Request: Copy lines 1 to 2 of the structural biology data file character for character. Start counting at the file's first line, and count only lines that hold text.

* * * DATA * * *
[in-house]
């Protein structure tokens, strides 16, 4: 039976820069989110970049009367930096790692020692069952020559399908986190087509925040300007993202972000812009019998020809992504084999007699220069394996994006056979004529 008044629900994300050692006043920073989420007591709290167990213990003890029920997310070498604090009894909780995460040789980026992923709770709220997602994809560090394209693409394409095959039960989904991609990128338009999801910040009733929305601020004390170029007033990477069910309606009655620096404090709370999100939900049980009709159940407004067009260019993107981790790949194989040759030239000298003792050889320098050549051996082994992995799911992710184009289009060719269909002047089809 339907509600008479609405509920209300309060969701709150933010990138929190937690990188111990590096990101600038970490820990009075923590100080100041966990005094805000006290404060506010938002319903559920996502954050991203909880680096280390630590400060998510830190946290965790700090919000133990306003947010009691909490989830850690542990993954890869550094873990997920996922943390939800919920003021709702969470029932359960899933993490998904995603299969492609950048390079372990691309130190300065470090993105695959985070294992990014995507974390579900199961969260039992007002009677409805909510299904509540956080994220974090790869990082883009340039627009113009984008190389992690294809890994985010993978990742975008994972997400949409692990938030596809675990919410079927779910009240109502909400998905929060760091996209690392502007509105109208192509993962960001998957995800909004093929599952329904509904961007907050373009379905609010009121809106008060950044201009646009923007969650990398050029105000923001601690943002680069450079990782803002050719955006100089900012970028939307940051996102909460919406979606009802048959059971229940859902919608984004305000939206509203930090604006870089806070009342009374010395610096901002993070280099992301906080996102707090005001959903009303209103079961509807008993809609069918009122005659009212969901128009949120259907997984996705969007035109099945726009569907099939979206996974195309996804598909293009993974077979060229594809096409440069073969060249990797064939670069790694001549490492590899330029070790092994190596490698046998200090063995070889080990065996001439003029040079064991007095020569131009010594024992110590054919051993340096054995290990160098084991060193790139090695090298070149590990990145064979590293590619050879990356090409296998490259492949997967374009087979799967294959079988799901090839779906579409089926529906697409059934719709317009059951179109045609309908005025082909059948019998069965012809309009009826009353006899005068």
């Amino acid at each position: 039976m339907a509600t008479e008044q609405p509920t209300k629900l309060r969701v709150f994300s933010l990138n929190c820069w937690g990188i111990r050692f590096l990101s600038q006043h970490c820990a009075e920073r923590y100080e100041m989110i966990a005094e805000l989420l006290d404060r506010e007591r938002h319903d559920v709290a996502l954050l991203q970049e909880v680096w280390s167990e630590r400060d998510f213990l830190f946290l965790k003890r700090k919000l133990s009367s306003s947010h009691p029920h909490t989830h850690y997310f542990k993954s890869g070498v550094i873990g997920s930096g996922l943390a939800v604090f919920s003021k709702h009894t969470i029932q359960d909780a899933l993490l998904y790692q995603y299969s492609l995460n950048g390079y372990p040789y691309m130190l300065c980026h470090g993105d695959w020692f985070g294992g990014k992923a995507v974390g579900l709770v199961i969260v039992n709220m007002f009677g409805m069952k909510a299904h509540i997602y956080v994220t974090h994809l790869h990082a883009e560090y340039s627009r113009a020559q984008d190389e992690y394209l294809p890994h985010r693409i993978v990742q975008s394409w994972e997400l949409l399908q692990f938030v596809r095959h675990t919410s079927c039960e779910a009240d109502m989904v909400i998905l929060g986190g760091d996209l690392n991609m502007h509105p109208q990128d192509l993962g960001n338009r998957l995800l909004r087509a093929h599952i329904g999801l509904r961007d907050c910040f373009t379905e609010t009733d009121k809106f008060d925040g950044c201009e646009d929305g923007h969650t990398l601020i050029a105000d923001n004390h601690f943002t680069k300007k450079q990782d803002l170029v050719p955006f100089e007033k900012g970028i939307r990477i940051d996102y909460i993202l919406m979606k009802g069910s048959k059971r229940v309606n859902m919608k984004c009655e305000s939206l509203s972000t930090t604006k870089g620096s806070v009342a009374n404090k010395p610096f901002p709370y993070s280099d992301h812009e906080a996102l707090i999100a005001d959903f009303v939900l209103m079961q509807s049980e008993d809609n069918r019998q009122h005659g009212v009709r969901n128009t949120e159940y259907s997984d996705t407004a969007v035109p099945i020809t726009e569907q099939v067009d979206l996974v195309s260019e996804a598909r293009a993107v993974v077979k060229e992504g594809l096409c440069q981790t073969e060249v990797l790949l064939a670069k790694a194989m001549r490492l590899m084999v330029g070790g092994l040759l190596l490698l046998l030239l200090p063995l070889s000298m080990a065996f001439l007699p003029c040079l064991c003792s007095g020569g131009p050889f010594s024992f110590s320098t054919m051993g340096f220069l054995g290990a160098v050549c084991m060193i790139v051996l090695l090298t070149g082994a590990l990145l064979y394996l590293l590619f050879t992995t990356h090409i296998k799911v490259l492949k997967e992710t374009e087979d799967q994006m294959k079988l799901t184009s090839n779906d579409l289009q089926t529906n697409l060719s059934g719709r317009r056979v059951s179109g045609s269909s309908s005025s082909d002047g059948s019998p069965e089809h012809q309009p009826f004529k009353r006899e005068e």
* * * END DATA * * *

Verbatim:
[in-house]
């Protein structure tokens, strides 16, 4: 039976820069989110970049009367930096790692020692069952020559399908986190087509925040300007993202972000812009019998020809992504084999007699220069394996994006056979004529 008044629900994300050692006043920073989420007591709290167990213990003890029920997310070498604090009894909780995460040789980026992923709770709220997602994809560090394209693409394409095959039960989904991609990128338009999801910040009733929305601020004390170029007033990477069910309606009655620096404090709370999100939900049980009709159940407004067009260019993107981790790949194989040759030239000298003792050889320098050549051996082994992995799911992710184009289009060719269909002047089809 339907509600008479609405509920209300309060969701709150933010990138929190937690990188111990590096990101600038970490820990009075923590100080100041966990005094805000006290404060506010938002319903559920996502954050991203909880680096280390630590400060998510830190946290965790700090919000133990306003947010009691909490989830850690542990993954890869550094873990997920996922943390939800919920003021709702969470029932359960899933993490998904995603299969492609950048390079372990691309130190300065470090993105695959985070294992990014995507974390579900199961969260039992007002009677409805909510299904509540956080994220974090790869990082883009340039627009113009984008190389992690294809890994985010993978990742975008994972997400949409692990938030596809675990919410079927779910009240109502909400998905929060760091996209690392502007509105109208192509993962960001998957995800909004093929599952329904509904961007907050373009379905609010009121809106008060950044201009646009923007969650990398050029105000923001601690943002680069450079990782803002050719955006100089900012970028939307940051996102909460919406979606009802048959059971229940859902919608984004305000939206509203930090604006870089806070009342009374010395610096901002993070280099992301906080996102707090005001959903009303209103079961509807008993809609069918009122005659009212969901128009949120259907997984996705969007035109099945726009569907099939979206996974195309996804598909293009993974077979060229594809096409440069073969060249990797064939670069790694001549490492590899330029070790092994190596490698046998200090063995070889080990065996001439003029040079064991007095020569131009010594024992110590054919051993340096054995290990160098084991060193790139090695090298070149590990990145064979590293590619050879990356090409296998490259492949997967374009087979799967294959079988799901090839779906579409089926529906697409059934719709317009059951179109045609309908005025082909059948019998069965012809309009009826009353006899005068």